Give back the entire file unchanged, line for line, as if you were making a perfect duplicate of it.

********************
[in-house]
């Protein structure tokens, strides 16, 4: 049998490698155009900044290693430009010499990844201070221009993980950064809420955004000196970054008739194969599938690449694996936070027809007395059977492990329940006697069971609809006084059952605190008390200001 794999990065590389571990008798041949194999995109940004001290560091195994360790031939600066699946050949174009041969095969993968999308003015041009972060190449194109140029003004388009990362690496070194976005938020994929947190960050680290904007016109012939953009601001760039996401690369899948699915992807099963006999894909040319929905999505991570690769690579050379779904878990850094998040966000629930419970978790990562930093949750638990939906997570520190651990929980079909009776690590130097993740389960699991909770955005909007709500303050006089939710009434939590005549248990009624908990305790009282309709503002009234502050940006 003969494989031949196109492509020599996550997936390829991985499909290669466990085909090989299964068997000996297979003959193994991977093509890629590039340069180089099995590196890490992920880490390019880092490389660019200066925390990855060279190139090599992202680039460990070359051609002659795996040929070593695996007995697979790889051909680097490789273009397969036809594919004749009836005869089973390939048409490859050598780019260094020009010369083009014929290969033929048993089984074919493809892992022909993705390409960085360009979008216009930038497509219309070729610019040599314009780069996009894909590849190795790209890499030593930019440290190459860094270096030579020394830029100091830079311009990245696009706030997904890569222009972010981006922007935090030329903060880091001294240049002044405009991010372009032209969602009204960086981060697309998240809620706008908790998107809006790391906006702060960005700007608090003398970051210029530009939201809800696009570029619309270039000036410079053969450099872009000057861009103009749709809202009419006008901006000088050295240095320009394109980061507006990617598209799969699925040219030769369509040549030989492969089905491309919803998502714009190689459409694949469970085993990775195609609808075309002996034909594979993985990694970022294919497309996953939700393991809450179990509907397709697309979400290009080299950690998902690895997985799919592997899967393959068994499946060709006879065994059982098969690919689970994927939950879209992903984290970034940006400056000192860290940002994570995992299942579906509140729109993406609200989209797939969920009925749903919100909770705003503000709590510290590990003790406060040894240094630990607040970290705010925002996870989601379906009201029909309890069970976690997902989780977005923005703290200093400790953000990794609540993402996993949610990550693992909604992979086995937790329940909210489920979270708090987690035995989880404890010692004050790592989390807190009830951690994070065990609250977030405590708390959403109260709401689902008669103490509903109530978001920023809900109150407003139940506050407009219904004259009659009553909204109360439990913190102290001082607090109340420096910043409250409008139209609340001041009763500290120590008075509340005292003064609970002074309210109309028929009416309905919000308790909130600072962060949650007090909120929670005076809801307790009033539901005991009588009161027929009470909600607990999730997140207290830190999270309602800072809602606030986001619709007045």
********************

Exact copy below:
[in-house]
């Protein structure tokens, strides 16, 4: 049998490698155009900044290693430009010499990844201070221009993980950064809420955004000196970054008739194969599938690449694996936070027809007395059977492990329940006697069971609809006084059952605190008390200001 794999990065590389571990008798041949194999995109940004001290560091195994360790031939600066699946050949174009041969095969993968999308003015041009972060190449194109140029003004388009990362690496070194976005938020994929947190960050680290904007016109012939953009601001760039996401690369899948699915992807099963006999894909040319929905999505991570690769690579050379779904878990850094998040966000629930419970978790990562930093949750638990939906997570520190651990929980079909009776690590130097993740389960699991909770955005909007709500303050006089939710009434939590005549248990009624908990305790009282309709503002009234502050940006 003969494989031949196109492509020599996550997936390829991985499909290669466990085909090989299964068997000996297979003959193994991977093509890629590039340069180089099995590196890490992920880490390019880092490389660019200066925390990855060279190139090599992202680039460990070359051609002659795996040929070593695996007995697979790889051909680097490789273009397969036809594919004749009836005869089973390939048409490859050598780019260094020009010369083009014929290969033929048993089984074919493809892992022909993705390409960085360009979008216009930038497509219309070729610019040599314009780069996009894909590849190795790209890499030593930019440290190459860094270096030579020394830029100091830079311009990245696009706030997904890569222009972010981006922007935090030329903060880091001294240049002044405009991010372009032209969602009204960086981060697309998240809620706008908790998107809006790391906006702060960005700007608090003398970051210029530009939201809800696009570029619309270039000036410079053969450099872009000057861009103009749709809202009419006008901006000088050295240095320009394109980061507006990617598209799969699925040219030769369509040549030989492969089905491309919803998502714009190689459409694949469970085993990775195609609808075309002996034909594979993985990694970022294919497309996953939700393991809450179990509907397709697309979400290009080299950690998902690895997985799919592997899967393959068994499946060709006879065994059982098969690919689970994927939950879209992903984290970034940006400056000192860290940002994570995992299942579906509140729109993406609200989209797939969920009925749903919100909770705003503000709590510290590990003790406060040894240094630990607040970290705010925002996870989601379906009201029909309890069970976690997902989780977005923005703290200093400790953000990794609540993402996993949610990550693992909604992979086995937790329940909210489920979270708090987690035995989880404890010692004050790592989390807190009830951690994070065990609250977030405590708390959403109260709401689902008669103490509903109530978001920023809900109150407003139940506050407009219904004259009659009553909204109360439990913190102290001082607090109340420096910043409250409008139209609340001041009763500290120590008075509340005292003064609970002074309210109309028929009416309905919000308790909130600072962060949650007090909120929670005076809801307790009033539901005991009588009161027929009470909600607990999730997140207290830190999270309602800072809602606030986001619709007045």